NCPA - National Center for Policy Analysis


November 11, 2008

One of the most confounding global problems today is the skyrocketing cost of food. Prices for staple crops such as rice and wheat have more than doubled since 2006, putting an enormous strain on the 1.2 billion people living on a dollar a day or less.  Non-governmental organizations (NGOs) and relief agencies are on the front lines of this global crisis, distributing food and other forms of assistance to the hardest-hit victims.  But food handouts may be the last thing that poor countries need right now. Instead of more advice or another bag of rice, the poor should be given relief vouchers, says Eric Werker, assistant professor at Harvard University Business School.

The basic premise is simple: give poor people a choice about what type of assistance they receive.  For example:

  • Relief vouchers, backed by major donor countries, could be distributed to needy recipients in the areas hardest hit by the food crisis and redeemed for approved goods (food or fertilizer) or services (healthcare or job training).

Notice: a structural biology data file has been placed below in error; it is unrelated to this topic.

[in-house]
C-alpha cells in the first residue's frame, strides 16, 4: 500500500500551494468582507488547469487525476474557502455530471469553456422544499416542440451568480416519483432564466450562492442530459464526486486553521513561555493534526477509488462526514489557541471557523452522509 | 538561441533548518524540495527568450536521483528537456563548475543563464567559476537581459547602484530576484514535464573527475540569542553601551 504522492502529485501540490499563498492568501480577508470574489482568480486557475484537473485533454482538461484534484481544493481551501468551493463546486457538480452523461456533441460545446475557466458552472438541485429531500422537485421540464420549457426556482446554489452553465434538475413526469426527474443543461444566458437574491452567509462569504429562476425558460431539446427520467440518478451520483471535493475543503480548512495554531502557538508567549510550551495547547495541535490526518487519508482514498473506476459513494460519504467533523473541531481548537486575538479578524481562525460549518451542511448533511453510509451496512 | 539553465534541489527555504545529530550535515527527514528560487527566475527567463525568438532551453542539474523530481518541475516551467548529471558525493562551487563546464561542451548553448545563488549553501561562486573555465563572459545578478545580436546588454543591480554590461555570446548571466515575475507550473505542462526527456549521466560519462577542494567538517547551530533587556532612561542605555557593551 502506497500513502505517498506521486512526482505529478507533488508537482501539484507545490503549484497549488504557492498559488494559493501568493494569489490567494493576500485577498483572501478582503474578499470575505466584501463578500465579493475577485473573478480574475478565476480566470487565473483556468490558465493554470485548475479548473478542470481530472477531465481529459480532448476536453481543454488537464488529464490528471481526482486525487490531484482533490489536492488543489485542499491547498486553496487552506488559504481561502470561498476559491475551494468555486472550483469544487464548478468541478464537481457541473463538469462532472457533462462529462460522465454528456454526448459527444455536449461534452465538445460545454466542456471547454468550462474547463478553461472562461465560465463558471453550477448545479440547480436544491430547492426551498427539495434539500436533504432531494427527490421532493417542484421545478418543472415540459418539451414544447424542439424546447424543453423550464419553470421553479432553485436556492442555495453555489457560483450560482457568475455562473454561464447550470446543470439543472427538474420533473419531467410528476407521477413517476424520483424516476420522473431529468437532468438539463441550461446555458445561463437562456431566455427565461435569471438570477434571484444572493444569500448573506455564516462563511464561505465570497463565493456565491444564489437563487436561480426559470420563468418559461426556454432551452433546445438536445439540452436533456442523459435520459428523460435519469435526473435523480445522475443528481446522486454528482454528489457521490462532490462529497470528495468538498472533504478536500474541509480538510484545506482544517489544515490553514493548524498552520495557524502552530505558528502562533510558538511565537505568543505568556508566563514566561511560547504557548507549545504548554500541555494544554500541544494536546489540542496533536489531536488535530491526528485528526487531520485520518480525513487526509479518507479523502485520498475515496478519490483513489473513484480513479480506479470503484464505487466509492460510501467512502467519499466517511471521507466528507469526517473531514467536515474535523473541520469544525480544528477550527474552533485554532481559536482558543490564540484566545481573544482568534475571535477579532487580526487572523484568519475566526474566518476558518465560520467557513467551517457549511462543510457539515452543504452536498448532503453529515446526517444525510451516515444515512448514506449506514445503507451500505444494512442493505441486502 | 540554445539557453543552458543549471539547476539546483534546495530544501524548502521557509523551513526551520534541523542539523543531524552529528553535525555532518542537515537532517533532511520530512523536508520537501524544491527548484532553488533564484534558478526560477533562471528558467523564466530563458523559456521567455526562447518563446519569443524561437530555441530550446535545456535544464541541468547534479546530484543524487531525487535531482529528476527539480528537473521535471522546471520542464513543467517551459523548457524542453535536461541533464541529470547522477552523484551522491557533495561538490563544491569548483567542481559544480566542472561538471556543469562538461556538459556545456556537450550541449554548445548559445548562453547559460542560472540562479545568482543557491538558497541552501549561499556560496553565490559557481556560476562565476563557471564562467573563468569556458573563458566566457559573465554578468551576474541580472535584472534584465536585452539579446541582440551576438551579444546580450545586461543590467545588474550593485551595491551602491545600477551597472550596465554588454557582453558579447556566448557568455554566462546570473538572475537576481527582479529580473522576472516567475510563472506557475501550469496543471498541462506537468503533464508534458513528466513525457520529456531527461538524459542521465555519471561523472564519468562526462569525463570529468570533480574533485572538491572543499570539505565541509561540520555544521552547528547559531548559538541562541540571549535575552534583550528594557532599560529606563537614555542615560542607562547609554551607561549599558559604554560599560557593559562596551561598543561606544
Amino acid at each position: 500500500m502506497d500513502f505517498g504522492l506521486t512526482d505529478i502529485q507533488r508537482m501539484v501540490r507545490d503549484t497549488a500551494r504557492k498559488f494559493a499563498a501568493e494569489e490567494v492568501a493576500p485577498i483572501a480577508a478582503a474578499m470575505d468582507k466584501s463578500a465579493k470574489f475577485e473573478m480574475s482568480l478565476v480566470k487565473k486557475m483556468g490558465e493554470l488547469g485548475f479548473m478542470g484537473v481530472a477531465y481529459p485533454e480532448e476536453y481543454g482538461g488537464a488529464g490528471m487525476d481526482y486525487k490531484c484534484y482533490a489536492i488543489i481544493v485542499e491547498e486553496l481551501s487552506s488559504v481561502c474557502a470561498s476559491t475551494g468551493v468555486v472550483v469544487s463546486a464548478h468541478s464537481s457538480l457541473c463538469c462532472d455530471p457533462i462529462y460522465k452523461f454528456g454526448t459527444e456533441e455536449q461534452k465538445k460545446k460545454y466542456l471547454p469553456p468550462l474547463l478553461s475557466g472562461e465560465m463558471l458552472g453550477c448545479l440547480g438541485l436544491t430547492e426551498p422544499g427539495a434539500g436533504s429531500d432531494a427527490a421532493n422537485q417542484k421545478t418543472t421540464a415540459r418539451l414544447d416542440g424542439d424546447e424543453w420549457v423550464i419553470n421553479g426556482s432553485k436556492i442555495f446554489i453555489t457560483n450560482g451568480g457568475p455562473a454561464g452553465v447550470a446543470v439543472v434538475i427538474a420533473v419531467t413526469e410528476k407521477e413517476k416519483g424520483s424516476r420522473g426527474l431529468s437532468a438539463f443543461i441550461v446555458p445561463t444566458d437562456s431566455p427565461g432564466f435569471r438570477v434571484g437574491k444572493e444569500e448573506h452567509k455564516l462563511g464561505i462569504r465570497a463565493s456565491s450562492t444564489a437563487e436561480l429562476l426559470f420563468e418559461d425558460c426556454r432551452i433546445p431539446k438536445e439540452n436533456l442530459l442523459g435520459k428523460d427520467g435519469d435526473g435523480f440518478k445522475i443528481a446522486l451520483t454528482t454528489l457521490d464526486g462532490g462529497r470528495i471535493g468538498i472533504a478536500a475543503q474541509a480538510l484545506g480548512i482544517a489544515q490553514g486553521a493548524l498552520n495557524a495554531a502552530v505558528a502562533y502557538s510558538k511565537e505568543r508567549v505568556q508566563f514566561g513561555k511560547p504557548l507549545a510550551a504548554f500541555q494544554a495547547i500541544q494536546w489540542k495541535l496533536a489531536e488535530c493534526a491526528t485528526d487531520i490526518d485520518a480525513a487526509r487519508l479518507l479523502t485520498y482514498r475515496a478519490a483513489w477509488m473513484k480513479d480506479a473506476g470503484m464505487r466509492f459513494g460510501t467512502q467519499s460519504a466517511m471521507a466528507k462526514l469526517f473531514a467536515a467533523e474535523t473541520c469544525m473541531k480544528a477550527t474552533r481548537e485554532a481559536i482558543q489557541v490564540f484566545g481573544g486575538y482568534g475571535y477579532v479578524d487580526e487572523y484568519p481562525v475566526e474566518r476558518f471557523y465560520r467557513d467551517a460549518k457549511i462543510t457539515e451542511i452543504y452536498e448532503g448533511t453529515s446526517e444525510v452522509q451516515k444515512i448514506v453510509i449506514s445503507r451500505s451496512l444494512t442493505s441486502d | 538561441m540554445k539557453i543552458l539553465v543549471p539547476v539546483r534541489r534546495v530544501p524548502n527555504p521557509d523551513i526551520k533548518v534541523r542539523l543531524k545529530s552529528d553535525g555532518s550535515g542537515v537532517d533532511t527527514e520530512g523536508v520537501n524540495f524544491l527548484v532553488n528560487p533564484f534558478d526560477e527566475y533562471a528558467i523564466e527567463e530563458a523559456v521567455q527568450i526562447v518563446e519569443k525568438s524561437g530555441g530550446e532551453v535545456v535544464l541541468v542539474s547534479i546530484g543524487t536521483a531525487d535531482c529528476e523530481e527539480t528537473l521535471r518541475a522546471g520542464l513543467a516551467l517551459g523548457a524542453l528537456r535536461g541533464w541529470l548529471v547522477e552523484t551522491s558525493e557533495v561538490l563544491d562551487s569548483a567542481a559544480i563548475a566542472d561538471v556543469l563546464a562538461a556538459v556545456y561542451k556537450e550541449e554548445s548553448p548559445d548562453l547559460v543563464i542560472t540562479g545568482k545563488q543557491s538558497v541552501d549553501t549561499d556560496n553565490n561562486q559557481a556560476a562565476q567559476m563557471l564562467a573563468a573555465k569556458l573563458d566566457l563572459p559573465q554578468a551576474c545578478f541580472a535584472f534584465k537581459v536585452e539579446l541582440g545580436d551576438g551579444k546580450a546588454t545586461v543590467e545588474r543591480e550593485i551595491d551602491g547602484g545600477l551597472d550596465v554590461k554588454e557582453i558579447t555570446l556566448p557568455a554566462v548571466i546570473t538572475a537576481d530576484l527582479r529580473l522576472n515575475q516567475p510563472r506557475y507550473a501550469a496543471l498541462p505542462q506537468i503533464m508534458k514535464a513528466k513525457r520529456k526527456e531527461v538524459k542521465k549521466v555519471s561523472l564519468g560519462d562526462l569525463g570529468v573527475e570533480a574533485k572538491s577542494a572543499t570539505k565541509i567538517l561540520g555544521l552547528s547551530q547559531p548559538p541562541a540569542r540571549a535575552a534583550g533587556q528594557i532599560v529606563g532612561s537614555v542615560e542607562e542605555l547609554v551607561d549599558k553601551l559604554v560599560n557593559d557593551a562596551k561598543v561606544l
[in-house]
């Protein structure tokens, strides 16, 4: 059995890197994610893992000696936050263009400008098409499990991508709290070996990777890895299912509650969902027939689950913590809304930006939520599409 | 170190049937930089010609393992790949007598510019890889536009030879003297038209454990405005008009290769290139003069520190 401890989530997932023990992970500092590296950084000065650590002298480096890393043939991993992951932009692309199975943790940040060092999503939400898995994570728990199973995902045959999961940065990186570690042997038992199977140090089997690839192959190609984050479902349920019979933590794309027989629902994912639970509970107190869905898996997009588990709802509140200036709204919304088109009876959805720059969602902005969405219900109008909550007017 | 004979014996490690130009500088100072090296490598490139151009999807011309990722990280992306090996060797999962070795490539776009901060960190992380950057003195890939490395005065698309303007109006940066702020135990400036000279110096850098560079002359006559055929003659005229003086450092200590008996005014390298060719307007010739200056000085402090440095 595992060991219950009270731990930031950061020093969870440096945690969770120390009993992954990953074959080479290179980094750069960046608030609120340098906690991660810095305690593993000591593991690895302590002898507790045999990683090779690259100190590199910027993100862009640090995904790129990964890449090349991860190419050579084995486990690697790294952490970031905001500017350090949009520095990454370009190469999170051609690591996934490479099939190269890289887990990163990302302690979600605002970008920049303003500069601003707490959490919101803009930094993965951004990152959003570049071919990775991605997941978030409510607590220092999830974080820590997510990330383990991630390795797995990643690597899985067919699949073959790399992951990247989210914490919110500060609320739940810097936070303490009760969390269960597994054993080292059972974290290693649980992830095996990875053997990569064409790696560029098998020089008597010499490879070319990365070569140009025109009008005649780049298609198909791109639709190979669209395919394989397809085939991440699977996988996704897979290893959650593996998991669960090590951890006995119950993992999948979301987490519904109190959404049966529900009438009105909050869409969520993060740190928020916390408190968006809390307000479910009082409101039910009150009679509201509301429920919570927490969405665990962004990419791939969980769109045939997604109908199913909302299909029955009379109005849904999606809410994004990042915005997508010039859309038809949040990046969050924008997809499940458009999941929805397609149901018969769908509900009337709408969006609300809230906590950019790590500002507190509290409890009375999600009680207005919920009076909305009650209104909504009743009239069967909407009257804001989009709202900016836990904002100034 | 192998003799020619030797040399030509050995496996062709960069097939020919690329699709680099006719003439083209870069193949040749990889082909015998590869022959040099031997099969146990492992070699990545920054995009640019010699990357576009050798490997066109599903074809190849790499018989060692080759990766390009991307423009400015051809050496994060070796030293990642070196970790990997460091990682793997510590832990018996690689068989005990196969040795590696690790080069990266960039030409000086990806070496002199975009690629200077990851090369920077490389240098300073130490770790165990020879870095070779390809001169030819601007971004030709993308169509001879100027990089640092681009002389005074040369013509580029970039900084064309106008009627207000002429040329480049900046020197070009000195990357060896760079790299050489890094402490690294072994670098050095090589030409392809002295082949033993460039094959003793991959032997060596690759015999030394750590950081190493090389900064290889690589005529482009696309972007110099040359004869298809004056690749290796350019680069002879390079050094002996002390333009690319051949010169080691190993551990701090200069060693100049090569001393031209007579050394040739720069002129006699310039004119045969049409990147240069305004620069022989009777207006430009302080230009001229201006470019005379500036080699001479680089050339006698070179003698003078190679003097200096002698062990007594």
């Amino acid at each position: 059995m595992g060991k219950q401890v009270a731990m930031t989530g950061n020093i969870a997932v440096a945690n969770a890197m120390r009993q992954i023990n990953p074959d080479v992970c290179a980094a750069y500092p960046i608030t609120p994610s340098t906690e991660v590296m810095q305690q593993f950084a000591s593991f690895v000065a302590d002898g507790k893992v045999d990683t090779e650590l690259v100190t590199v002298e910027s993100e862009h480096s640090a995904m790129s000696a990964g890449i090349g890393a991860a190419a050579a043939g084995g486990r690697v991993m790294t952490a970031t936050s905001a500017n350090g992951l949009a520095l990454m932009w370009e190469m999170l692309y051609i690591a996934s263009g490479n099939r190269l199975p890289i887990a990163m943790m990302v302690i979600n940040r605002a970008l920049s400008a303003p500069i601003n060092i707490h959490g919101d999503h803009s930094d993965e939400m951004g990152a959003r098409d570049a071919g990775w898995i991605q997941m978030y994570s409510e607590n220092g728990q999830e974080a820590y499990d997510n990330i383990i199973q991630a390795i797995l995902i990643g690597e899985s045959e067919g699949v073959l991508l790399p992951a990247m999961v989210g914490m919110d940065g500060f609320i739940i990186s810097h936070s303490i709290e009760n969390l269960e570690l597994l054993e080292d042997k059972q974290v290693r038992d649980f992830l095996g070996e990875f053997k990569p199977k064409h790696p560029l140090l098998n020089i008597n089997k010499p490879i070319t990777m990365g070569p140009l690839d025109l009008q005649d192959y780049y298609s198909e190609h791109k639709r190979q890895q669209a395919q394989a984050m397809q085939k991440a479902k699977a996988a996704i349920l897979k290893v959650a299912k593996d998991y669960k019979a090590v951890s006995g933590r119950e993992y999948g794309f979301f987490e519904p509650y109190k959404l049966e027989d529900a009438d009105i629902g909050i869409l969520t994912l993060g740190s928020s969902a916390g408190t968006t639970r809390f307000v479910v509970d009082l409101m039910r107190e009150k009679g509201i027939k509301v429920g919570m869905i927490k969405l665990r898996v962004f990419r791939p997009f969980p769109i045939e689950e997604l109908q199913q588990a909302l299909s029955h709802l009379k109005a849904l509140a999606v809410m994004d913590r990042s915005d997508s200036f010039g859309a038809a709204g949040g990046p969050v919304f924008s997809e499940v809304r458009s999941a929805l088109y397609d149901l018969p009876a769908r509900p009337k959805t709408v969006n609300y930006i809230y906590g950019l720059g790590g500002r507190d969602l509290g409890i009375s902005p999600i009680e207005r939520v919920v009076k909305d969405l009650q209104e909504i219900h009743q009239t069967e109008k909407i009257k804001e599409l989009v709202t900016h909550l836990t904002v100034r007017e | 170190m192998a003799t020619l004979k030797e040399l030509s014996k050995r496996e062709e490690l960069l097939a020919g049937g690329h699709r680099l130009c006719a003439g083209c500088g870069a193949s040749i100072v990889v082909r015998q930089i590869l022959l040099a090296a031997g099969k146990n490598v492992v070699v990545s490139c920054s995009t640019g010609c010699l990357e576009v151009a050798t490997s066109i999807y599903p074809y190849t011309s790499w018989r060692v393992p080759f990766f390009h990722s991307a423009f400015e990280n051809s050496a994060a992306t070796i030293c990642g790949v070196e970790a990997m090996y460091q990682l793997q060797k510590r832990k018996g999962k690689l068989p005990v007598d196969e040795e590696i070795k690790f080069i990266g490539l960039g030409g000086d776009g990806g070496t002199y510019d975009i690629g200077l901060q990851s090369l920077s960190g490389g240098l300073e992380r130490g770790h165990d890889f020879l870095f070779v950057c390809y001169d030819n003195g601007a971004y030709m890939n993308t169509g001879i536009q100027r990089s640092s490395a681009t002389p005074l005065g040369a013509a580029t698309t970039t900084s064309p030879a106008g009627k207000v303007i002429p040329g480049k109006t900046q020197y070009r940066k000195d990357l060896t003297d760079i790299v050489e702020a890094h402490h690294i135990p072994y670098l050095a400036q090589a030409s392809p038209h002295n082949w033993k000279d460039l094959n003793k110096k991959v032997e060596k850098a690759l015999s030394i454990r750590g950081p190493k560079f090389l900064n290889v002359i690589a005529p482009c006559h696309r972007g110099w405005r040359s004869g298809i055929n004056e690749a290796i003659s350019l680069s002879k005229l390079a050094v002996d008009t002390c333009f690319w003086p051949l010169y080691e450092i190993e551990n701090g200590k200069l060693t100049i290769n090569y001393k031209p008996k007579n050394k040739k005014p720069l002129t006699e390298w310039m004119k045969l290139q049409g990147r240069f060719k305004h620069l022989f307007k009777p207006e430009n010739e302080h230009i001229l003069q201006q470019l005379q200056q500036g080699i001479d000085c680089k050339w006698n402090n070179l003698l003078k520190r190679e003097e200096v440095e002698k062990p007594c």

• They would also allow families to meet their most pressing needs without harming the very markets that can bring about permanent solutions.

And they have already shown promise, explains Werker:

  • Catholic Relief Services pioneered their use in 2000 by setting up "seed fairs" for farmers.
  • In Ethiopia in 2004, the organization successfully introduced livestock vouchers for sheep, goats and even veterinary services.
  • The Red Cross distributed vouchers to vulnerable families in the West Bank in 2002 and 2003; the program was only discontinued for political reasons.
  • Governments have long used other types of vouchers on larger scales: for schools in many developing countries, and in the form of food stamps in the United States.

Moreover, relief vouchers could also save NGOs millions of dollars that victims never see and could solve the problem of accountability, says Werker.  Today, most NGOs only answer to the donors who fund their operations, donors can't anticipate the exact needs of so many different communities.   A system of relief vouchers could make nonprofits and their donors more accountable to their clients. 

Source: Eric Werker, "Power to the People," Foreign Policy, November/December 2008.


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